Why the wellness movement is the next green movement

One way to keep people more healthy is the use of tech to develop good habits and make wellness more rewarding.

Commentary - The wellness movement is gathering momentum in the same way that the environmental movement did a decade ago. The national health crisis is now a matter of public policy debate, and it has attracted significant media attention as well as Silicon Valley talent and investment.

Yet the idea that Americans should take responsibility for improving their health and wellness is only just starting to take hold. Why? The answer might be that, as with encouraging people to adopt green habits, we needed first to find a way to make it just as rewarding in the short term as the long term. It wasn’t until people could save rather than spend by being green, and businesses could earn rather than lose profits, that being green became second nature.

Many of the ways wellness could soon become more rewarding are coming from tech, which may be why wellness is suddenly attracting Silicon Valley leaders and the venture money that funds their passions. It’s said that you can’t improve what you can’t measure, and until now there have been few devices and tools to make measurement simple for people to do in their daily lives.

Silicon Valley also knows a thing or two about keeping users in the game, even when the game involves work. The most addictive apps incorporate reward systems, which have driven people to devote untold precious hours to tending their Farmville acres. Those same apps are also social, which motivates players to out-till their friends.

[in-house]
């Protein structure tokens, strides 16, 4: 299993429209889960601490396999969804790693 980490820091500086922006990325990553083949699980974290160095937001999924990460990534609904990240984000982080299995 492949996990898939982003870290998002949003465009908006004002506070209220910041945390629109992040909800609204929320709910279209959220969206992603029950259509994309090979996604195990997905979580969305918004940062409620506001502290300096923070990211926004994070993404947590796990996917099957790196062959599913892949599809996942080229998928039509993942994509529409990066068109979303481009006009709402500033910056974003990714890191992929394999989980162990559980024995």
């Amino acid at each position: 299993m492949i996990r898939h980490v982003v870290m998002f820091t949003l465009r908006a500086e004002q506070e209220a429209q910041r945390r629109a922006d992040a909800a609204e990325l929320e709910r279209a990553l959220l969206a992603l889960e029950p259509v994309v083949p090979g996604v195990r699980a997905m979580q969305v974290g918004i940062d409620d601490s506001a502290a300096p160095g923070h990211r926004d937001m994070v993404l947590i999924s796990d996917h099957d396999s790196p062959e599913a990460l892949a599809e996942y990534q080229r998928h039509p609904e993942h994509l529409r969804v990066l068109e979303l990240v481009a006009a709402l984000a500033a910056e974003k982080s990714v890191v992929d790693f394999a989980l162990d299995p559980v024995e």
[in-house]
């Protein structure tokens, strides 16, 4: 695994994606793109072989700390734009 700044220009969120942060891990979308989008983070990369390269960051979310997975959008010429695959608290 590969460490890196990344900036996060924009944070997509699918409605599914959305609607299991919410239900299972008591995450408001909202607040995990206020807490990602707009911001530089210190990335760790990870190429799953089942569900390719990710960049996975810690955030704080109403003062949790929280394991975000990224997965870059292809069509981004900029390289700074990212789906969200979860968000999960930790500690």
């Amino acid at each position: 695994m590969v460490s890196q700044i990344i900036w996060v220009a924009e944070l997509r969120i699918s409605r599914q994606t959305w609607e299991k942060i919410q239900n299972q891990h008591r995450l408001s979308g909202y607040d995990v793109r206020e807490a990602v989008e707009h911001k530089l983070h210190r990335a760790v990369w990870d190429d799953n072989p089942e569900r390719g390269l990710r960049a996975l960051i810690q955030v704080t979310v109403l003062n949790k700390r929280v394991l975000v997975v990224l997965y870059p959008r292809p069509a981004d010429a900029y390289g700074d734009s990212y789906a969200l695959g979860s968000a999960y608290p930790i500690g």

Why not level-up your wellness score? Why not gain stature in an online community for investing in your own health? Online games are cool, but they don’t change the world. Applying their lessons to our nation’s health just might, and that may be why Firefox’s Aza Raskin left to found health feedback services company Massive Health and Microsoft executive Adam Bosworth joined Google to help people record their health efforts online. He then went to Keas, a social network that turns corporate wellness programs into a competitive game. It’s also why I left Eye-Fi to join Basis, which is developing technologies to help people track their performance against health goals and reward them for living better.

If the wellness movement continues to follow the environmental movement’s example, then we’re just at the beginning. The tipping point will come with the recognition that each of our activities adds to, or subtracts from, a national effort. Just as driving a hybrid car or putting out your recycling bin demonstrates your contribution to the health of the planet, wearing a device that monitors your daily activity, or participating in your company’s wellness program, might one day signal your personal commitment to the health of the nation.

If more tech leaders devote their energies to developing the tools to motivate people to get healthy and stay that way, they can have an enormous effect. When it comes to wellness, more competition isn’t a threat to each startup’s hopes of succeeding, it’s further evidence that more companies can thrive while they help individuals to do the same. Let the best tools win; if government and businesses adopt them for their employees, we can improve our nation’s health all the faster—one user at a time.

Jef Holove is the CEO of Basis.